The warm season is finally here. But with the sometimes sweaty temperatures, many parents ask themselves: Can I also carry my baby in a carrier in summer? And of cou,rse we have a few good reasons why you can. For one, you can easily go anywhere with the carrier and reach any lake or mountain, or take a stroll in the sand. On the other hand, pushchairs and prams can quickly become a risk factor in summer when it comes to dangerous heat build-up. It is often parked in the sun because the hood provides shade and usually also has UV protection. Then many parents put a cloth over the front of the hood to protect their little one from the sun and suddenly it gets boiling hot inside the pushchair. And the problem is: no one notices because the child is hidden behind the cloth and the hood. Overheating happens more quickly than when you’re carrying, because you can feel the baby close to your body and have a better view of how your baby is doing. However, there are of course a few things to keep in mind so that you can get through the hot season together safely.
The 10 best tips for babywearing in summer
1. Avoid the blazing sun and midday heat – especially with a baby in a carrier. Therefore: If possible, stay in the shade and go for walks in the morning or evening, when the sun is not so bright.
2. Sun protection: when you have your baby in a carrier, it is of course important that all parts of the body are protected from the sun. And not just with sun cream, but ideally with longer, airier clothing. Breathable fabrics made of natural fibres such as bamboo, linen, cotton or silk, possibly with UV protection, are ideal. They also dry more quickly if you do start to sweat together. A parasol (like an umbrella, but with UV protection) also provides cooling shade and can be easily taken along.
3. Sun hat with neck protection: the lighter the fabric, the less heat it attracts. While our carriers include a sun hood for sun protection, you can use it to keep the sun off your face, please always leave the side of the face uncovered. After all, your baby should still get enough fresh air. Therefore: Always wear a sun hat with UV and neck protection.
4. Babies can’t completely regulate their own temperature at first. So when you as parents sweat, you are like the air conditioner for your child but completely natural air conditioning! Parent’s can cool and warm their babies through their skin – depending on whether they are too cold or too hot. So take advantage of this wonderful feature that has been given to you.
5. Don’t dress too warmly: Remember that the baby carrier replaces a layer of clothing. So when carrying your baby in the summer, it’s better for you and your baby to wear one layer less and bring a change of clothes in case your baby gets out of the carrier sweaty or it gets chilly.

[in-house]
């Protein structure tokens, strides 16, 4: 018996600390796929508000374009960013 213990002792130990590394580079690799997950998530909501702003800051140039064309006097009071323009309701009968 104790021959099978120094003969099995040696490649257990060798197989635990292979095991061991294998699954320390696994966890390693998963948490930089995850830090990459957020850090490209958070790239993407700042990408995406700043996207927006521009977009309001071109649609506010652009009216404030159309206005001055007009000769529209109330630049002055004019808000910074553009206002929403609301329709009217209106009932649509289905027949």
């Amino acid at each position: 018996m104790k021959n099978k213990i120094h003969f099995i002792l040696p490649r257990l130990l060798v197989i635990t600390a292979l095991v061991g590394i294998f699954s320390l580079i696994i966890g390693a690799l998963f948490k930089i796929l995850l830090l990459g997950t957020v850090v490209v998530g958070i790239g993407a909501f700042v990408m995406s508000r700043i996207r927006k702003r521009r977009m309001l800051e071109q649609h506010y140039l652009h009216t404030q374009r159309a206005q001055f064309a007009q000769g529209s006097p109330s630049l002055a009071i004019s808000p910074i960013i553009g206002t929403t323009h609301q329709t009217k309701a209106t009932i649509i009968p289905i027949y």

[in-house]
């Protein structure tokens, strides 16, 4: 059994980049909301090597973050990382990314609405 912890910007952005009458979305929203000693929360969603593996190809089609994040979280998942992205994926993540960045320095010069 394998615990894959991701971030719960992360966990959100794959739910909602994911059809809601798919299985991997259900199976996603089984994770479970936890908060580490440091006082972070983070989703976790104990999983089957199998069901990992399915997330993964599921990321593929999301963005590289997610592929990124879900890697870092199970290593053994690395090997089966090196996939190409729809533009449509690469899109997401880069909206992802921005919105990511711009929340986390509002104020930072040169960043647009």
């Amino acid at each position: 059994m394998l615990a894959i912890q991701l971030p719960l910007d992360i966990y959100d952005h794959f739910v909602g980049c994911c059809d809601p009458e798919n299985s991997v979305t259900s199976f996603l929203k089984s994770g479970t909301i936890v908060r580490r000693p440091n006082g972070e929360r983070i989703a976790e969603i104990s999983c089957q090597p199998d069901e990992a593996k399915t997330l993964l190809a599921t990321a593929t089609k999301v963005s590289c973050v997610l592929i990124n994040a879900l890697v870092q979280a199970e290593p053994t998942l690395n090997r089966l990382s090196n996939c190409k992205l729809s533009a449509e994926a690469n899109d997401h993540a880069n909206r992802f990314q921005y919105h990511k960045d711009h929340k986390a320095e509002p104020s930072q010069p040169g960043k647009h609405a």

6. Baby carriers with mesh: especially for warm days, carriers with particularly air-permeable fabrics are ideal to avoid sweating too much with your baby. And at Ergobaby we have lots of them, for example our Ergobaby Omni Breeze the new Sage Green colour or the Adapt SoftFlex Mesh in the new Graphite Grey. You can find an overview of all breathable summer carriers and information about their differences here.
7. Drink plenty of fluids: when it’s warm, drink plenty of fluids yourself. Breastfeed your baby as needed or bottle feed more often than usual to meet the increased need for fluids. Please note that newborns and babies should remain “water-free” until 6 months of age.
8. Check the temperature: When you are out and about together in the heat, it is best to check regularly on your child’s neck and between the shoulder blades to see how warm he or she is. Signs of overheating can include hot, moist skin, a red head, rapid, shallow breathing, restlessness and exhaustion. At the first signs, a baby should be taken immediately to a cool room or, if necessary, to a doctor.
9. Listen to your gut feeling. No, you don’t have to go outside every time the sun shines. Even if you used to, your needs change when you have a baby and safety always comes first. So please listen to your gut and cuddle up on the sofa at home or find a shady spot under a tree in the park when it’s extremely hot.
10. Avoid pressure points. If you want to carry your baby with bare legs, make sure that the material of the carrier or sling does not cut into the baby and cause pressure points. If the temperature allows it, thin leggings that go up to the back of the knee are the best choice.